Founder of Lincell Technology, Lincoln Wamae is a self-taught engineer who makes electric wheelchairs from recycled parts for the disabled in Githurai, Kenya.
Though he started out building tricycles, he noticed that people living with physical disabilities trudged the muddy terrain when it rained so he decided to build a solution instead.
‘I started by making tricycles, a bicycle with three wheels. You could cycle and it had an electric motor to assist when you are cycling.
But later I saw disabled people had issues with walking and I decided to convert my tricycle into an electric wheelchair. I completed my first wheelchair in December 2018. It took me a total of three years.’
Lincoln tests his prototypes in real-life situations. He checks their stability and off-roading capabilities.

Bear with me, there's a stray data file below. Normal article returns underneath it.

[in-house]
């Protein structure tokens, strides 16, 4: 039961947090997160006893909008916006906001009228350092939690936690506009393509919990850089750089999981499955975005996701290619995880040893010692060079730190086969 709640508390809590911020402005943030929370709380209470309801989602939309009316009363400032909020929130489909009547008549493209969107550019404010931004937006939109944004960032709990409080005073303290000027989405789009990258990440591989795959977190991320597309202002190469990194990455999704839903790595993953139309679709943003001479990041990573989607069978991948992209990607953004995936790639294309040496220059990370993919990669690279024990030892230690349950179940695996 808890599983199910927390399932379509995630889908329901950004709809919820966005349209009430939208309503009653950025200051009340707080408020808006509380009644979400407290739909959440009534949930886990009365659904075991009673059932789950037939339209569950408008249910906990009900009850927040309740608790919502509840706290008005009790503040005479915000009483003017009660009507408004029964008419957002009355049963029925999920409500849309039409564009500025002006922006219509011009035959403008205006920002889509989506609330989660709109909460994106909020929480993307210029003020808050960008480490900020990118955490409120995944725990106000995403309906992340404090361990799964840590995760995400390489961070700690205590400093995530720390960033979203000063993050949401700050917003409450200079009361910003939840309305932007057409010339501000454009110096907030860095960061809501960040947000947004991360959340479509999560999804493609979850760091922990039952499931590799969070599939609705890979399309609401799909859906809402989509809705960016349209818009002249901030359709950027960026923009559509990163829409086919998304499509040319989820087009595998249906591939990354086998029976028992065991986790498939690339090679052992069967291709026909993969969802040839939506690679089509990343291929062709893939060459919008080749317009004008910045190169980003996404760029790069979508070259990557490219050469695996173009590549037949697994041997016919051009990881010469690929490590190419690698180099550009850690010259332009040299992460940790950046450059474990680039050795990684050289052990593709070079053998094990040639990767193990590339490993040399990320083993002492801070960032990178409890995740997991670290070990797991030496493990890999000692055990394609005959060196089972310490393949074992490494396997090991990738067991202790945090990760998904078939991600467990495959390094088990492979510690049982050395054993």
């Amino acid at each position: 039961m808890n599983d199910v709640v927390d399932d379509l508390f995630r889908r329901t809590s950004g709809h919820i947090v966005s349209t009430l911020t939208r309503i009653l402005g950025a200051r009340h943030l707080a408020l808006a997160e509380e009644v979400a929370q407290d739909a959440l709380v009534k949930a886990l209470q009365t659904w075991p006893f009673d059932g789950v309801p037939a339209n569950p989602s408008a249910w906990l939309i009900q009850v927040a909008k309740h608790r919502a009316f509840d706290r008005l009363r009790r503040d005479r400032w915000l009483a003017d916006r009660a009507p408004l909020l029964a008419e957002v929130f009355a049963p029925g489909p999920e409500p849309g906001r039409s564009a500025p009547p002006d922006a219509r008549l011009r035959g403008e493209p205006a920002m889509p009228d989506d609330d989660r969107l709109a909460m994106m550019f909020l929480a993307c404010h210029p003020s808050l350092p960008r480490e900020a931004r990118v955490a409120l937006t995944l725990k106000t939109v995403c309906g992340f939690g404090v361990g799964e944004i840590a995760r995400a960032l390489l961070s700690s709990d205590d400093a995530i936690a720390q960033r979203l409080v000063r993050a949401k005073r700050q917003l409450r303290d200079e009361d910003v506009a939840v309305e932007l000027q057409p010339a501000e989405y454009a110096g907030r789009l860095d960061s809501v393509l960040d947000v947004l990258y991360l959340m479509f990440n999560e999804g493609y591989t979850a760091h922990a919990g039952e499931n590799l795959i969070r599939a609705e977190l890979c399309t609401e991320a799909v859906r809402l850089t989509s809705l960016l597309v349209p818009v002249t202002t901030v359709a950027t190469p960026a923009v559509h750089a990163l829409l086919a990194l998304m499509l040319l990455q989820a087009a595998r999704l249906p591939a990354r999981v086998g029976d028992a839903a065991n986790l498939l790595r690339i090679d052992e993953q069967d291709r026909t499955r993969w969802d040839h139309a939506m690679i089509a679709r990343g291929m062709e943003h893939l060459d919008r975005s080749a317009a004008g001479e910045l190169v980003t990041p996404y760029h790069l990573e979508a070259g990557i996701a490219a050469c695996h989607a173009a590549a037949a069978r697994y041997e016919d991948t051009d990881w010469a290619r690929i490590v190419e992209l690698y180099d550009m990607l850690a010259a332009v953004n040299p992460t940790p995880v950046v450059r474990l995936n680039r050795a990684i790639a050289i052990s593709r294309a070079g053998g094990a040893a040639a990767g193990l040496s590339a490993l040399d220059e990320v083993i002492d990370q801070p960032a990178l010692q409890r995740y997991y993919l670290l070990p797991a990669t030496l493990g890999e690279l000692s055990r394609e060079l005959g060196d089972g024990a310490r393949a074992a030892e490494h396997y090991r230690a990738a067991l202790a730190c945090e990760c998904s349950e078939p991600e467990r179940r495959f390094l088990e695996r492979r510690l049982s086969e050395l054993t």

‘When I see it work, I am thrilled and it motivates me to do something else.’
Though building from e-waste doesn’t come without its challenges.
‘The issue with Kenya is I find it hard to find the material needed to build them. If I have all the materials it will take me a day to build one wheelchair. My wheelchairs are powered by lithium-ion batteries. I source my batteries from old laptops.
I usually get the parts from the wheelchairs from junkyards but there are some components you must import.’
However, there is an upside to his e-waste hunt in junkyards. Because he’s using old parts, he’s also in turn saving the environment by recycling them.
Wamae says he wants to see his wheelchairs being produced in large numbers, sold locally and outside Kenya.
Then, ‘I would have fulfilled my dreams’.
Lincoln may be well on his way to achieving his dreams because in June 2020, he received two million KSH ($20,000) from Amref Enterprises Limited and Global Disability Innovation Hub scheme, the Innovate Now Accelerator Programme.
He also won three months worth of technical-dedicated support to scale up his innovation.
For now, Lincoln’s message to young people who think they can’t do anything, he says, the secret is ‘just try’.